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Is there a direct way to see the failure of semiclassical approximation in infrared Yang-Mills from the bare lattice theory?

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Usually the reasoning comes from the behavior of the running of the coupling: since it gets very strong at long distance, the Boltzmann weight becomes evened out for all paths, classical or non-classical, which means semiclassical approach ceases to be a good approximation. I'm wondering if there is any other simple (I consider running coupling argument simple enough) way to see that the non-classical paths get more and more important at long distances, other than the running coupling picture.

asked Mar 22, 2016 in Theoretical Physics by Jia Yiyang (2,465 points) [ revision history ]

One of the reasons for IR divegences is the presence of bound states. The concept of bound states makes sense only on an infinite lattice, hence all problems associated with it arise only in that limit.

@ArnoldNeumaier, I'm not sure if the kind of IR divergence you mentioned is what I'm thinking about, QED has bound states and IR divergences, but it doesn't have the property of "non-classical paths get more and more important at long distances" because it runs to a trivial theory at long distance.

QED has no bound states. Positronium is only a resonance.

@ArnoldNeumaier, How about QED with an external potential? The point is that it's hard to see why the existence of bound states is tied to an infrared-slaved type of running.

1 Answer

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I am not sure whether this addresses yuor question, but one of the reasons for IR divergences in YM theory is the presence of bound states. The concept of bound states makes sense only on an infinite lattice, hence all problems associated with it arise only in that limit.

Bound states completely alter the renormalized action, since to get the S-matrix correct one has to add for each bound state a field with unrenormalized coefficent Z=0. (Cf. the somewhat cryptic remark in the middle of p.110 of Weinberg's Vol. 1.) Failure to do so results in severe divergences. Already for nonrelativistic scattering problems of a single particle in an external field, the Born series diverges.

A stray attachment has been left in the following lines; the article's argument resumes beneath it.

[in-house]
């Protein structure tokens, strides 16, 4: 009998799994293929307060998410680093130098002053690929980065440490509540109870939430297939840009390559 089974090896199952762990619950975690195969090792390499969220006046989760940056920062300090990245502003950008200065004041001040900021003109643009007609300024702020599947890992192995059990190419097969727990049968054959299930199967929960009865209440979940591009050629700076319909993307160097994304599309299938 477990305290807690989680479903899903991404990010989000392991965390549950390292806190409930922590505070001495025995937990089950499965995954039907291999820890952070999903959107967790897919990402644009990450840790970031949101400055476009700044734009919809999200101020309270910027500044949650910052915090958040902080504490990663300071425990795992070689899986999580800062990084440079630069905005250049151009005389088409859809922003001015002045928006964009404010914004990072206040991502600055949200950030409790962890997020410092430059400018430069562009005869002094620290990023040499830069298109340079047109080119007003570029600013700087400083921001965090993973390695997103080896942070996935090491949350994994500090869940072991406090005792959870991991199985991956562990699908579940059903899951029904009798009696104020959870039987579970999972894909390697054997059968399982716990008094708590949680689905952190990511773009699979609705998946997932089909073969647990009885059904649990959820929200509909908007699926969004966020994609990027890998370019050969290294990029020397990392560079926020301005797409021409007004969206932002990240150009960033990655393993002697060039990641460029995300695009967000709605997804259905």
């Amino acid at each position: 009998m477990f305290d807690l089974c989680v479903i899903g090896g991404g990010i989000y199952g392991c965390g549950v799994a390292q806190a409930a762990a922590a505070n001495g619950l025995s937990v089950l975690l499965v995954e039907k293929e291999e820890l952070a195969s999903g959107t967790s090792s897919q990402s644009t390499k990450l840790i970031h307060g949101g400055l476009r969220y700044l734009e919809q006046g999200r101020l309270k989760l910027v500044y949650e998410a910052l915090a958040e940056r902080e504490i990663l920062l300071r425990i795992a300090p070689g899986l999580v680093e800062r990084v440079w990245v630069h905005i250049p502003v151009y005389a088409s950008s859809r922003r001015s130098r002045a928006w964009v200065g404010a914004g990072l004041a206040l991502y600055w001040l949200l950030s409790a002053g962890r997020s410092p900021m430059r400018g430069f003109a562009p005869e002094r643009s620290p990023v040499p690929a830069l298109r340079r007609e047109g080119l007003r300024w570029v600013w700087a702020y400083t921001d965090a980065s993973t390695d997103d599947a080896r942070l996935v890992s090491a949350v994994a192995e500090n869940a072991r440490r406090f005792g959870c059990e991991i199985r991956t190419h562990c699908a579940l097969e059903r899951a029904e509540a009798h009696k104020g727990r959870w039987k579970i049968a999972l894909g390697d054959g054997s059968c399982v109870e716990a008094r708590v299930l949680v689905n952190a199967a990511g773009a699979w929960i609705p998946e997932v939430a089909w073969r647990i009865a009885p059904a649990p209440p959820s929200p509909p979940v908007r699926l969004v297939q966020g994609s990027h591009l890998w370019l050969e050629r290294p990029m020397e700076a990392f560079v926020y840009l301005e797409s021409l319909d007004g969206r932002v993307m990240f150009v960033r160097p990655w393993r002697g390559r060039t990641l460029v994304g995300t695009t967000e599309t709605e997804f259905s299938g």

In case of QED, one has therefore to treat the Coloumb external field problem in a completely different way than the standard case. I haven't seen anywhere a sensible treatment of the quantized field case. But see Chapter 6.2 of Derezinski's lecture notes for the case of a Dirac Fermion in an external electromagnetic field (i.e., QED with external field but without radiative corrections).

I don't know how this would show up in a lattice version of the theory.

I just found the following articles; haven't read them yet: 

Baldicchi, M., and G. M. Prosperi. "Infrared behavior of the running coupling constant and bound states in QCD." Physical Review D 66.7 (2002): 074008.

Ganbold, Gurjav. "Hadron spectrum and infrared-finite behavior of QCD running coupling." Physics of Particles and Nuclei 43.1 (2012): 79-105.

answered Mar 27, 2016 by Arnold Neumaier (12,355 points) [ revision history ]
edited Mar 27, 2016 by Arnold Neumaier

I don't think this addresses my question. Really I'm asking for an alternative picture for the specific running behavior of Yang-Mills, equivalently formulated as that non-classical path becomes more and more important. The latter picture looks more intuitive to me, but is normally justified by invoking the running behavior, which is (arguably) more abstract. My question was asked in the spirit that "intuitive result normally has an intuitive justification.", but I guess there lies some potential wishful thinking in my hope.

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